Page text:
Monday, September 19, 2005

Movie Mondays - Quirky, good! Liar, bad!

It's been a bit of a slow movie watching week here at CoIM, due to the mass of new TV shows, an unusual slowness of delivery by Netflix, and my obsessive fiddling with the blog's template's coding.

The only movie I've watched since last week's posting was The Mummy an' the Armadillo. Based on a stage play, and it shows. Sloooooooow moving film. To me, the biggest point of interest was that it starred Clare Kramer, who played the evil Glory on Season 5 of Buffy. What was really interesting (in a spooky sort of way) was that at the beginning of the film she seemed to be channeling the spirit of Tara from Buffy. Why spooky? Because the character of Glory had sucked the sanity right out of Tara's head, and watching her act like Tara made it seem like some of that Tara-ness stuck with her. But maybe that's just me. As for the movie itself, liked it for the most part. Nothing too groundbreaking, but some entertaining dialogue at times, and some nice performances all around.

While typing the above review, I had a thought: should I have some sort of codified rating system? If I did, it would have to be a kind of faceted system, because when you're just doing a "1 to 5 stars" system its really hard to distinguish a 5 star movie of the Saving Private Ryan type from a 5 star movie of the Lost Skeleton of Cadvra type. The former is a well-crafted, well-executed film that can be appreciated for its artistic merits by a wide audience; the later is silly, absurd, geared towards a certain niche demographic, but amuses and entertains me to no end. Man, I wish I hadn't thought about this, because I can already feel my brain moving into "let's spend all of our time working on this trivial task!" mode as I type this. Here's hoping I can shove it out of my head long enough to take care of this pesky Capstone Exam.

But the Capstone hasn't started yet, so I suppose I can start figuring out what exactly I would want to address in my rating system. One key thing is that, unlike most professional critics, I don't expect every movie I see to be an artistic masterpiece or a beacon of intelligent discourse. No, sometimes I want to see some mindless, entertaining fluff, as long as the "entertaining" aspect outweighs the "mindless" and "fluff" aspects. And that's the biggest stumbling block for the usefullness of any ratings system, since one man's "entertaining" is another man's "how the heck could you sit through that dreck?" There are movies that I can watch and say "That was a trully stunning, moving, emotional piece that raised filmmaking to another level" and yet have no desire to ever see again. At the same time, every time Mark Harmon's Summer School comes on TV, I can't tear myself away.

I suppose this all raises an even bigger question: what is it exactly that I look for in a movie? I've thought about that a lot, and might get into it in more detail later on. There are certain things that I'm a sucker for, and other things that almost always make me want to scream in agony.

Things that tend to captivate my interest:

  • Non-linear storytelling (Memento, Pulp Fiction, Go)
  • Traitor/alien among us (John Carpenter's The Thing, Terminal Invasion)
  • Unique/offbeat story concepts (Brazil, Donnie Darko, Being John Malkovich, Adaptation)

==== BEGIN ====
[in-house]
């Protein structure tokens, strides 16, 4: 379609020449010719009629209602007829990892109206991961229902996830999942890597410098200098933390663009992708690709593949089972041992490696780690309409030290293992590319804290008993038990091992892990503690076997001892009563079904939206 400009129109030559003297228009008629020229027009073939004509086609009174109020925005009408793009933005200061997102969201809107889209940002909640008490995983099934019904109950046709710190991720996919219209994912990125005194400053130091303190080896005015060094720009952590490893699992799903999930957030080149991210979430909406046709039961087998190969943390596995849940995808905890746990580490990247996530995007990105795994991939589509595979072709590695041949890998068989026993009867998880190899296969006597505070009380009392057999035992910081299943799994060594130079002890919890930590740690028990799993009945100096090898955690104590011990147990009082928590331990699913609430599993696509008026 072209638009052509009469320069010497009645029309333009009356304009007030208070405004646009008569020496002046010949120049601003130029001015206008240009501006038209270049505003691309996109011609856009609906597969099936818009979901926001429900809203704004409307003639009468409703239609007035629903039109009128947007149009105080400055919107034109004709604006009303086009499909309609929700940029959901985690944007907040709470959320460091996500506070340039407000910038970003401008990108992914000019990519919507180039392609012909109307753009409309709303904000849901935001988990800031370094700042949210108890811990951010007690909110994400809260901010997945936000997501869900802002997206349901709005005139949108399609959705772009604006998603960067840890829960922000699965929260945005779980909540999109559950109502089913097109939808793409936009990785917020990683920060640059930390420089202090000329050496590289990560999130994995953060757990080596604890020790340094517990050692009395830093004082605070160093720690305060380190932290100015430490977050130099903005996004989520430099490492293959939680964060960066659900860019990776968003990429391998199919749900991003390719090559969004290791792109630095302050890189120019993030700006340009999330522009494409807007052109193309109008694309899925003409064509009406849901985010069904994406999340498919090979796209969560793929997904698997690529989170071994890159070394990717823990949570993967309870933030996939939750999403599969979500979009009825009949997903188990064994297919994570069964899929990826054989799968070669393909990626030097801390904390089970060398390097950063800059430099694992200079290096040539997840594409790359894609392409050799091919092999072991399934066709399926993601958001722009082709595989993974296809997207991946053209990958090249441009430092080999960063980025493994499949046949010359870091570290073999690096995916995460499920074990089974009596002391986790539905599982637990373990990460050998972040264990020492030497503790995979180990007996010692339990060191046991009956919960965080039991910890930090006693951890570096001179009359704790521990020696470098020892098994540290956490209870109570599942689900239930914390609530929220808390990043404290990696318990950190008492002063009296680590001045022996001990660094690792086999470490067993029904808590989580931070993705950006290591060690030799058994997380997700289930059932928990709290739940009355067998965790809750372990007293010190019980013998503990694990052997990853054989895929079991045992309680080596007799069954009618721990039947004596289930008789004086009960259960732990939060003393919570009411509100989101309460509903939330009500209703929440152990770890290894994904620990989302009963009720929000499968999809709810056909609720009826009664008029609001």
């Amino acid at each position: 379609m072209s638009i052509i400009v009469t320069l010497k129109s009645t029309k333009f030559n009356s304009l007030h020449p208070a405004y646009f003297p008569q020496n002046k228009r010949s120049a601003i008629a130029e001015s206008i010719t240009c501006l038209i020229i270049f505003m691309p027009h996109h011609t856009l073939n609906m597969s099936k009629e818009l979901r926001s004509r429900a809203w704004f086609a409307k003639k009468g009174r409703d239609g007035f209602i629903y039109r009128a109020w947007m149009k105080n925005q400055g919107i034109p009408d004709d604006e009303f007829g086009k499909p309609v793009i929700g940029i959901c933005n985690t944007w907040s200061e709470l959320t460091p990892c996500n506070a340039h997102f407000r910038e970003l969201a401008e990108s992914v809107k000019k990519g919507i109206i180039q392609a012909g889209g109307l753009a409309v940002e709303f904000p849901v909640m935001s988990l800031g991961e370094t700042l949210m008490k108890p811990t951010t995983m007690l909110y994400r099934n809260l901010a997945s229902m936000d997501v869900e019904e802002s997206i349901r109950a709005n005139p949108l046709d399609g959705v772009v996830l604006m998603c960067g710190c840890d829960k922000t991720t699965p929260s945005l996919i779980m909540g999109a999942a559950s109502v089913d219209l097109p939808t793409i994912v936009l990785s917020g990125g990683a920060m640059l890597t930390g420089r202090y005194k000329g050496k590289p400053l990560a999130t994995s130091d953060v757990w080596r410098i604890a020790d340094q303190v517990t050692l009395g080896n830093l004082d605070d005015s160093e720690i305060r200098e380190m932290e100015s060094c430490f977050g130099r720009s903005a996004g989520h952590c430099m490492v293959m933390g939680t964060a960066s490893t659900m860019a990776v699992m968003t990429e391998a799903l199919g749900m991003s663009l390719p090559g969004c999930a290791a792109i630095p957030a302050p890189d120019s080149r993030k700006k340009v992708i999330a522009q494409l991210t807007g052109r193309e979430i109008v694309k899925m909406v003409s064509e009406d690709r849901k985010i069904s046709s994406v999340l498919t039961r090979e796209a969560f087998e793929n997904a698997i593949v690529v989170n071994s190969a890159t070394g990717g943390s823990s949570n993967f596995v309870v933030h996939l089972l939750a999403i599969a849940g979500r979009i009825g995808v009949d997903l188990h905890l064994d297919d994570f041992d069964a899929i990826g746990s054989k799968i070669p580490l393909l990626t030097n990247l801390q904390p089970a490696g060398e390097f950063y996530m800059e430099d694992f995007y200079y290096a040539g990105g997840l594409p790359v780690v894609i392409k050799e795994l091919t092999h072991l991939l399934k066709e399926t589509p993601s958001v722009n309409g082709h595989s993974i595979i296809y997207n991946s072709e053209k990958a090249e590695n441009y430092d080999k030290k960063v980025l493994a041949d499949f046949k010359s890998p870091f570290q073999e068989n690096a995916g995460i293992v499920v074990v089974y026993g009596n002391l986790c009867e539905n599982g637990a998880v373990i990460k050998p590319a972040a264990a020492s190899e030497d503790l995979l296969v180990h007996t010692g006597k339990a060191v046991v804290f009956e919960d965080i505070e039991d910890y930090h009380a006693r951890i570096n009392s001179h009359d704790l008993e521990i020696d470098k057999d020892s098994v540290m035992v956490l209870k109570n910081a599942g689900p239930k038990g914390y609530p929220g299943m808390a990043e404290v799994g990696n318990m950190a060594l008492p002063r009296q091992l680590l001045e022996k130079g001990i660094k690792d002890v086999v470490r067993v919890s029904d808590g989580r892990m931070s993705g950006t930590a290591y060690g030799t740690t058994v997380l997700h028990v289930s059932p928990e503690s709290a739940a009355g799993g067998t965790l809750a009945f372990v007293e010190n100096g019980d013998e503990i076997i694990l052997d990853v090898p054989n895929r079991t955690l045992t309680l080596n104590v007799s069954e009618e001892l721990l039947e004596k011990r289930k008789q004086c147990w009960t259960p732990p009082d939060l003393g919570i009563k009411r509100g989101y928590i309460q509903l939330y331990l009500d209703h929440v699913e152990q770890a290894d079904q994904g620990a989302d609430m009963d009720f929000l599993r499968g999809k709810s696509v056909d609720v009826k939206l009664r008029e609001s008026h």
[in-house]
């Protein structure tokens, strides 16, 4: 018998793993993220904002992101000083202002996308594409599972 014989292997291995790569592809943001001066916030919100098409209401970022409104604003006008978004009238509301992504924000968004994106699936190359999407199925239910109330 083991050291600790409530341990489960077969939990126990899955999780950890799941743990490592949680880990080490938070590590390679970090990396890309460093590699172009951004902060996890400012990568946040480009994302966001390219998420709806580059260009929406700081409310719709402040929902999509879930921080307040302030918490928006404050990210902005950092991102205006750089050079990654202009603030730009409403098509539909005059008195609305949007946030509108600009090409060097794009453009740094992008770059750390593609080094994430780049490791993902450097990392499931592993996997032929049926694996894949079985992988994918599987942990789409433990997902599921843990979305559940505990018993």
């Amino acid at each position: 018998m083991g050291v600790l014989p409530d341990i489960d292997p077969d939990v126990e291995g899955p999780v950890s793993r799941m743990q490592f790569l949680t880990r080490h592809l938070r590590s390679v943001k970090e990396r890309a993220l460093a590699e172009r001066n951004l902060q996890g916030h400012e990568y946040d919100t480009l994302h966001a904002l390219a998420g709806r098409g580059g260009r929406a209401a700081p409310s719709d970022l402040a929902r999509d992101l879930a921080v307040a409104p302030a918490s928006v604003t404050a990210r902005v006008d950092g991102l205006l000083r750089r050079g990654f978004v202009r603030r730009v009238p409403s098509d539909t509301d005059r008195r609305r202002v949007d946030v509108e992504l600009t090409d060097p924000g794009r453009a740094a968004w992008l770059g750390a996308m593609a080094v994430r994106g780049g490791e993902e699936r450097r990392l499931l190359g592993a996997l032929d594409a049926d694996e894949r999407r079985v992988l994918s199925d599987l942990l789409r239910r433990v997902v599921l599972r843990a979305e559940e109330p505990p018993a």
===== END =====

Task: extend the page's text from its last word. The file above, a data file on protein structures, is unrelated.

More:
• Inventive visuals (Amelie, Fight Club, City of Lost Children, Brazil, Garden State)
  • Comic books as source or subject (Unbreakable, The Specials, X-Men, X2, American Splendor)
  • Quirky/offbeat characters (Raising Arizona, Big Lebowski, Fargo, 12 Monkeys, Napoleon Dynamite, Garden State)
  • Snappy patter (Philadelphia Story, It Happened One Night, Arsenic and Old Lace)
  • Intersecting storylines (Crash, Pulp Fiction, Magnolia)
Things that tend to make me writhe in pain:
  • People who lie for no reason (Meet the Parents)
  • People who don't listen to others (Bringing Up Baby, Darkness)
  • "Intelligent" characters doing unintelligent things for no reason (Meet the Parents)
  • Excessive physical comedy (Johnny English)
  • Adaptations that fail to capture the spirit or intent of their source (Batman and Robin, Catwoman, Hearts in Atlantis, Elektra)
  • Lack of unified "tone" for the film (Spanglish, Big Daddy)
The above is just a small sampling; I'm sure that other trends will occur to me after I post this. As I was compiling the lists, I kept thinking of examples that fit from other media, so that might wind up being my "time to pad my post" method for the rest of the week.

3 comments:

Bubblegum Tate said...

Dude, I feel your pain. Rating systems are usually pretty useless for exactly your reasons. I've got a chick that work that is, 9 times out of 10, a pretty hip chick I like to hang out with. But when she harshes on the Big Lebowski, I can't help but assume there's a black hole where her soul should be.

Despite the fact that my buddies and I LOVE Flash Gordon to the point that we invented a drinking game (NOT, as some would have it, to deaden the pain, but to heighten the pleasure), a little piece of me dies everytime my wife demands to know what I see in that crap.

Bottom line, the Academy's picks are usually there to mock me. God bless your inability to pass up Summer School. I'll see that, and raise you a Road House.

CAP'N Disaster said...

I can not agree with you more, especially about Hearts in Atlantis. What a fabulous job they did at destroying a good book. I was so completly disappointed with that movie.

Cap'n Neurotic said...

Fellow Book Monkey and Blogger Bubblegum Tate, I must say I'm curious about your Flash drinking game. Do you perhaps take a shot every time you hear the "Flash! Ah-ah! Defender of the universe!" theme? Or maybe every time Brian Blessed overacts? Inquiring minds (who will never play because they abhor alcohol) want to know!

Oh, and . . . Road House? Really? *shakes head sadly and backs away*